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Readers question state Senate leader's sincerity

March 19, 2009|GEORGE SKELTON

FROM SACRAMENTO — Some political sins are practically unforgivable. Sins like blatant hypocrisy. Covering up instead of fessing up. Soliciting sex in a public restroom.

This column is merely about hypocrisy -- at least its perception.

E-mails began pouring in almost immediately after my last column.

I'd written about new Senate leader Darrell Steinberg (D-Sacramento) declaring that his "No. 1 priority" -- the "most important" agenda item for California -- was revamping schools with sufficient career tech education to prepare students for the "new economy."

I pointed out that the percentage of high school students taking some course in career tech -- formerly called vocational education -- had fallen from 74% in 1987 to 29% last year. Meanwhile, companies have been complaining that California schools aren't producing enough skilled workers.

Blame the elitist attitude that if a kid doesn't obtain a four-year college degree, he's doomed to failure. So high school curricula are shaped to meet university requirements. Also blame the high cost of career tech courses, which places them at risk during every budget crisis.

Steinberg and other Senate Democrats proposed a packet of career tech legislation. Senate Republican leader Dennis Hollingsworth of Murrieta chimed in that "there is a lot of common ground across party lines" on career tech.

But wouldn't you know it: As I quickly learned, Steinberg -- along with the other legislative leaders and Gov. Arnold Schwarzenegger -- had just negotiated a deficit-reduction package that whacked career tech funding by 15% this fiscal year and an additional 5% the next. Moreover, most programs were left vulnerable to complete elimination by penny-pinching school districts.

"A lot of 'common ground' and a lot of hypocrisy," e-mailed one school superintendent.

An assistant superintendent wrote: "Sen. Steinberg and his cronies . . . have just completed a state budget that not only will DECREASE [tech ed] in high schools, but also in the adult education system."

An Orange County career tech teacher e-mailed that she had read my column "with great interest and horror." She was on break between classes and invited me to call.

"My message for Steinberg," Regina Blankenhorn told me, "is that if he really wants to do career tech education, we're already doing it. We don't want him reinventing the wheel."

What Steinberg, other legislators and the governor must do, however, is reinvent a funding source. They're scrounging for bond, private sector or federal stimulus money.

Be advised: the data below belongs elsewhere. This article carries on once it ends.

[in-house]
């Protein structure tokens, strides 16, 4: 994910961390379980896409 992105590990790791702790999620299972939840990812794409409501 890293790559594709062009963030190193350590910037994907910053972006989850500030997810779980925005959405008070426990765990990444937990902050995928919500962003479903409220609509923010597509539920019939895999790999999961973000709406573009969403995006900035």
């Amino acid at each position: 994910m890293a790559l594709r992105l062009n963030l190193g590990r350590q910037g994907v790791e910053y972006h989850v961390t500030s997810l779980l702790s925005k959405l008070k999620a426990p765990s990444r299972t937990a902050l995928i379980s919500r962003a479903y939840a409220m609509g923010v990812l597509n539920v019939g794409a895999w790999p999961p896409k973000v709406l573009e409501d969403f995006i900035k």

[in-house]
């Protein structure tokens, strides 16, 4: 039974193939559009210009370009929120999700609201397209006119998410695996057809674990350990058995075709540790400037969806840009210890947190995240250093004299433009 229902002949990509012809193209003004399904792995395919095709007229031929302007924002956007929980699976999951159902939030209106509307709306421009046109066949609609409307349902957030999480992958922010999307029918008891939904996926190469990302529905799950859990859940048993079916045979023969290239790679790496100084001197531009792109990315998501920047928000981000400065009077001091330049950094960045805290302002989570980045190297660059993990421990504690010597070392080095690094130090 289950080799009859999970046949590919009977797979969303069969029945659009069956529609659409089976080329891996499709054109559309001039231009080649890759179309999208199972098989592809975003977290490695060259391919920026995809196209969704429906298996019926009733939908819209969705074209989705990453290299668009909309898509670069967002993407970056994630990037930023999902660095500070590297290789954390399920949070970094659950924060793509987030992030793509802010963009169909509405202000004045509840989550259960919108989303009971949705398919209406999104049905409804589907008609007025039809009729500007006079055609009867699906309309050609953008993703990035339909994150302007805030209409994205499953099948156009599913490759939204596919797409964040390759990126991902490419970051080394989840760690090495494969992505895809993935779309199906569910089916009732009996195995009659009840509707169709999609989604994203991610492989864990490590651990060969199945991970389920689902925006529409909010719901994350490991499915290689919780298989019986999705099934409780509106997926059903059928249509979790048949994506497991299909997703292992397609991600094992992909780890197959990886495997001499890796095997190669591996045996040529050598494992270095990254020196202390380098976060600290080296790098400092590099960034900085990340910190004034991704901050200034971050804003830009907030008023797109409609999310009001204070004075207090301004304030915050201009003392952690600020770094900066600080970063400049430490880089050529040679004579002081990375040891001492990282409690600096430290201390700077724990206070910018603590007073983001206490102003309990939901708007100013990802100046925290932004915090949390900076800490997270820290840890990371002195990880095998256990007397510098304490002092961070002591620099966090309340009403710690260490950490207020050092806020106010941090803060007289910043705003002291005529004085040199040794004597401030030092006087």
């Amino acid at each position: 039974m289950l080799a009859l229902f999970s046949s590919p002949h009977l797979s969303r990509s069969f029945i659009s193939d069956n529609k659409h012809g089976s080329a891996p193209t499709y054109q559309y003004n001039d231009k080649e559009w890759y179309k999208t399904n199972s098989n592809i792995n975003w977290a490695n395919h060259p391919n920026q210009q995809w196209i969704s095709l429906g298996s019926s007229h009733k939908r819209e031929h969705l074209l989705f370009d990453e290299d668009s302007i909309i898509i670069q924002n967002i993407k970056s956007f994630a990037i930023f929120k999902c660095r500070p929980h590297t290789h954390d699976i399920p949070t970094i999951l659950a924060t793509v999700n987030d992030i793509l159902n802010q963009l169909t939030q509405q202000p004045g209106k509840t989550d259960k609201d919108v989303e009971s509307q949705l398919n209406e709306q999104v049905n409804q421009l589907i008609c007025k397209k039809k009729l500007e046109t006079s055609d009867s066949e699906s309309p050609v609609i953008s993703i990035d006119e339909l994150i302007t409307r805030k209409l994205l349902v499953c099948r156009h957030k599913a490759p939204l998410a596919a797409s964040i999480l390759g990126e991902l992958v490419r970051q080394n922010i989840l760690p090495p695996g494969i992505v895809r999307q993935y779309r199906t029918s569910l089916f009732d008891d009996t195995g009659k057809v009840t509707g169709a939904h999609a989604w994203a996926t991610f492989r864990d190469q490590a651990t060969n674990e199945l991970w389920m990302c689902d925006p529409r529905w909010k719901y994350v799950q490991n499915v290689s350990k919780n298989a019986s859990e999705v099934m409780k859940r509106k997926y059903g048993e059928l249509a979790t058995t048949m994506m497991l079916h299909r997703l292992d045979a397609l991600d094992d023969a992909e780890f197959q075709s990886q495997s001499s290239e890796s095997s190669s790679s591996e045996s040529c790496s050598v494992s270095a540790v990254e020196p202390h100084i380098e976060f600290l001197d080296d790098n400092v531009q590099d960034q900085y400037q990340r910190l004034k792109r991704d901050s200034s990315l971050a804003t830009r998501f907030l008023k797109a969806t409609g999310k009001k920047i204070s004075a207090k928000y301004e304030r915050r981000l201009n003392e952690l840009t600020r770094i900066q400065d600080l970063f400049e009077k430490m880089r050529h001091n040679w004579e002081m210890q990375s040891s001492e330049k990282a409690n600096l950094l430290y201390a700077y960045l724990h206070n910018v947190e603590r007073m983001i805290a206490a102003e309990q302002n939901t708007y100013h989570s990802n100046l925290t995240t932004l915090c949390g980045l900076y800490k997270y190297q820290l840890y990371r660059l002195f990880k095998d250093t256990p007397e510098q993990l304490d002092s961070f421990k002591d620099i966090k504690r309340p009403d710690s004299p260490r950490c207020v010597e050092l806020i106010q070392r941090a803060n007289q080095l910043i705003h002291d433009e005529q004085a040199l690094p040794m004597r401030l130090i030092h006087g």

State money for career tech comes from the debt-ridden general fund. Budget negotiators last month had to fill a $42-billion general fund deficit hole.

Blankenhorn teaches computer use, customer service skills and work ethics at a regional occupational center in Costa Mesa. She works for the Coastline Regional Occupational Program, which serves 21 high schools and this year has enrolled about 8,500 students. She's also president-elect of the Orange County Chapter of the California Assn. of Regional Occupational Centers and Programs -- or ROPs for short.

There are 74 ROPs in California, serving 550,000 students. They're lumped in the state education budget under "categorical" programs. There are 61 so-called categoricals. Of those, budget negotiators cut 42 by 20% over two years and gave school districts the flexibility to use the remaining money for any programs they choose. In other words, ROPs could be cannibalized.

ROP funding was reduced for the next fiscal year to $385 million. For adult education, it's down to $635 million -- as workers are being laid off and need retraining.

The career tech programs are in good company.

Also on the "cut and chop" list are summer schools, counseling, high school class-size reduction, physical education, arts and music.

Similarly cut by 20%, but protected from further butchering, were much smaller career tech programs involving apprenticeships and "partnership academies" linking schools with businesses.

A handful of categorical programs were completely protected from trims, including K-3 class-size reduction and special education.

"We can't be effective if our budgets continue to be cut," Blankenhorn said. "People forget about the high school students who aren't going on to college. They need skills."

I asked Steinberg why he had agreed to such retrenchment if career tech truly was his "No. 1 priority."

"I don't believe we're being hypocritical," he replied. "You cannot ignore the $42 billion [deficit]. We had to make some painful decisions.

"Secondly, in making funds more flexible, the expectation is that districts are going to consider ROPs of sufficient importance they'll continue the programs that work."

Moreover, Steinberg added, it wasn't the Democrats' idea to place categorical programs in jeopardy.

It was the demand of that champion of career tech, Schwarzenegger. The governor wanted to provide maximum flexibility for local schools.

"They know better than Sacramento what they need to get their students to succeed," said H.D. Palmer, the governor's budget spokesman.

When spending must be slashed, added Schwarzenegger spokesman Matt David, "you're going to be cutting programs that are close to your heart. It's the unfortunate result of a broken budget system."

No one's guilty of hypocrisy. But Steinberg may have committed the minor sin of hyperbole when citing his "No. 1 priority."



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